In moving to Massachusetts, Lively was coming home. He grew up in the town of Shelburne Falls, about an hour from Springfield. He had a difficult childhood there: As a teen, he got into trouble with the law and developed drug and alcohol addictions. After high school, he left home, drifted across the country for a couple of years, and ended up in Oregon, where he tried repeatedly to cure himself of his addictions. But nothing, not even Alcoholics Anonymous, seemed to work—until one day in 1986 when, in a moment of despair, he surrendered himself to God, became an evangelical, and was saved. He says he hasn’t had the desire to drink or do drugs since. Political activism has become his addiction.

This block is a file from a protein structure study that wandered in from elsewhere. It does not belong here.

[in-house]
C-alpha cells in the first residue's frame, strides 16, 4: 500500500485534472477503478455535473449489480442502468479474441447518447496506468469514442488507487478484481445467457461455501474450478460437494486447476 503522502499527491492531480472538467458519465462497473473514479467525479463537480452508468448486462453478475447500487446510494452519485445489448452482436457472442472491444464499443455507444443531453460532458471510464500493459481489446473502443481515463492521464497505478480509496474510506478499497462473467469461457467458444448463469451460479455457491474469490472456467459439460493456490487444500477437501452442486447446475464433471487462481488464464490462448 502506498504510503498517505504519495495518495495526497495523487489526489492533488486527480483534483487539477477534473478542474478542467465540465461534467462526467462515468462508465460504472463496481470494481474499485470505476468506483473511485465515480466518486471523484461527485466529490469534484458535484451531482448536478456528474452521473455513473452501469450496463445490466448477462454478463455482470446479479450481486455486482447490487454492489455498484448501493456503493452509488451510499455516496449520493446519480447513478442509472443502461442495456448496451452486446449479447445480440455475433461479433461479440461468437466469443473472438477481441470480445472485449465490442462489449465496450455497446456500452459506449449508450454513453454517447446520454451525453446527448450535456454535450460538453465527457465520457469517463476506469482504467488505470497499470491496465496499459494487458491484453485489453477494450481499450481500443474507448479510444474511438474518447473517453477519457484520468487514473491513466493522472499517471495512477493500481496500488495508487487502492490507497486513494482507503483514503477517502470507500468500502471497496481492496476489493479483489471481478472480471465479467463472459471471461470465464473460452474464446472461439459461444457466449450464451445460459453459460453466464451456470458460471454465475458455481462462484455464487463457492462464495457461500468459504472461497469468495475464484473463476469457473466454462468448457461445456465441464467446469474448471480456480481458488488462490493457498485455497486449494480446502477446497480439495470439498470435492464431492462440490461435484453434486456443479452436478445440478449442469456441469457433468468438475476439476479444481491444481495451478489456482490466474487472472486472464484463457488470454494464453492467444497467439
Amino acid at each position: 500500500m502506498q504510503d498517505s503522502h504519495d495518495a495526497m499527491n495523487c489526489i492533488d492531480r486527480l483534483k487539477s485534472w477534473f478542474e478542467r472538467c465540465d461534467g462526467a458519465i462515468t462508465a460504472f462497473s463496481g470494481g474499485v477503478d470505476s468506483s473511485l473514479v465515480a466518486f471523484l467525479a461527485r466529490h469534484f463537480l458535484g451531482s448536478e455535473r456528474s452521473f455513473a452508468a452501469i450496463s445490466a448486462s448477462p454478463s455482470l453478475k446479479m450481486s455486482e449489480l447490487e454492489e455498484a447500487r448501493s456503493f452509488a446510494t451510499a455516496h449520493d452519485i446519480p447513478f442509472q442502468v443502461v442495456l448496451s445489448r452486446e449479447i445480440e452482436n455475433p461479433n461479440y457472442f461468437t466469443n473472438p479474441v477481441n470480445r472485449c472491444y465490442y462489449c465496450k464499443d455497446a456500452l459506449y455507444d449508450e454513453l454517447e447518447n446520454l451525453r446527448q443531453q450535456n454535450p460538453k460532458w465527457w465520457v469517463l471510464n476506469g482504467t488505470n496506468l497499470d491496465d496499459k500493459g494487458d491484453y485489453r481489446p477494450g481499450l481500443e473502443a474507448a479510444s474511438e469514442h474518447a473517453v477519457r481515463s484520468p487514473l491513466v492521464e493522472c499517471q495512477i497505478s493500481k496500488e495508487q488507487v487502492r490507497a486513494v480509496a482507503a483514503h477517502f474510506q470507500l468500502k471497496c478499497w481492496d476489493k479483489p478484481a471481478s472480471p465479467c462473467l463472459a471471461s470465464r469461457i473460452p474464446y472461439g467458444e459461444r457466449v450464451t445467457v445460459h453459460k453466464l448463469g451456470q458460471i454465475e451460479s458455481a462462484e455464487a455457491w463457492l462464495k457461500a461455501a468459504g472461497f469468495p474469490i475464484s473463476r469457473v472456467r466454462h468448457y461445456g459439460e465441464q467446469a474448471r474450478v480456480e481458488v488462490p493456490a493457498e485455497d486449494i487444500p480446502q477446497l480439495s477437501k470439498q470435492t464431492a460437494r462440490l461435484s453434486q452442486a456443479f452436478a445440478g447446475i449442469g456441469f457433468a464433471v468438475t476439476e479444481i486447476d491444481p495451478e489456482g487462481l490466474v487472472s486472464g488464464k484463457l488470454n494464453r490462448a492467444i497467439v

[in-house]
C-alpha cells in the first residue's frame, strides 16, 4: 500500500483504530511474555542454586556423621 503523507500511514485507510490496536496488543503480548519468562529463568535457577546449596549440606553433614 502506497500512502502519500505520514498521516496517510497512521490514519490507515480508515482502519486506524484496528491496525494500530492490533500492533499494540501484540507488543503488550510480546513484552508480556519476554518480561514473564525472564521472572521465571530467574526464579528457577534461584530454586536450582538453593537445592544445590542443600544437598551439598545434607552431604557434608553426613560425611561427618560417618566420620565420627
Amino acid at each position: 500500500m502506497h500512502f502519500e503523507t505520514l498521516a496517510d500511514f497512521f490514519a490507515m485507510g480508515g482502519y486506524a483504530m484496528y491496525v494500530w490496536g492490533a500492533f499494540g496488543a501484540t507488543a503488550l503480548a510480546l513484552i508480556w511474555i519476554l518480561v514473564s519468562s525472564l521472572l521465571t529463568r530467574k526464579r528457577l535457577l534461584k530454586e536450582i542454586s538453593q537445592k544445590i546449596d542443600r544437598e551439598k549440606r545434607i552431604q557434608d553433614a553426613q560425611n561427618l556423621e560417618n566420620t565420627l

In 1989, Lively joined the Oregon Citizens Alliance (OCA), an anti-abortion and anti-homosexuality political organization founded by radical right-wing Christians. He quickly ascended to the role of communications director, writing op-ed pieces, holding press conferences, and debating politicians, and soon became a force in local politics. His biggest success came in 1992, in the town of Springfield, a suburb of Eugene, when an anti-gay charter amendment he had promoted passed 54 percent to 46 percent. The measure made it illegal for the city to “promote, encourage, or facilitate homosexuality,” and was the first anti-gay law ever passed in the United States—although the state passed a law the next year that prevented all anti-gay ordinances from being enforced.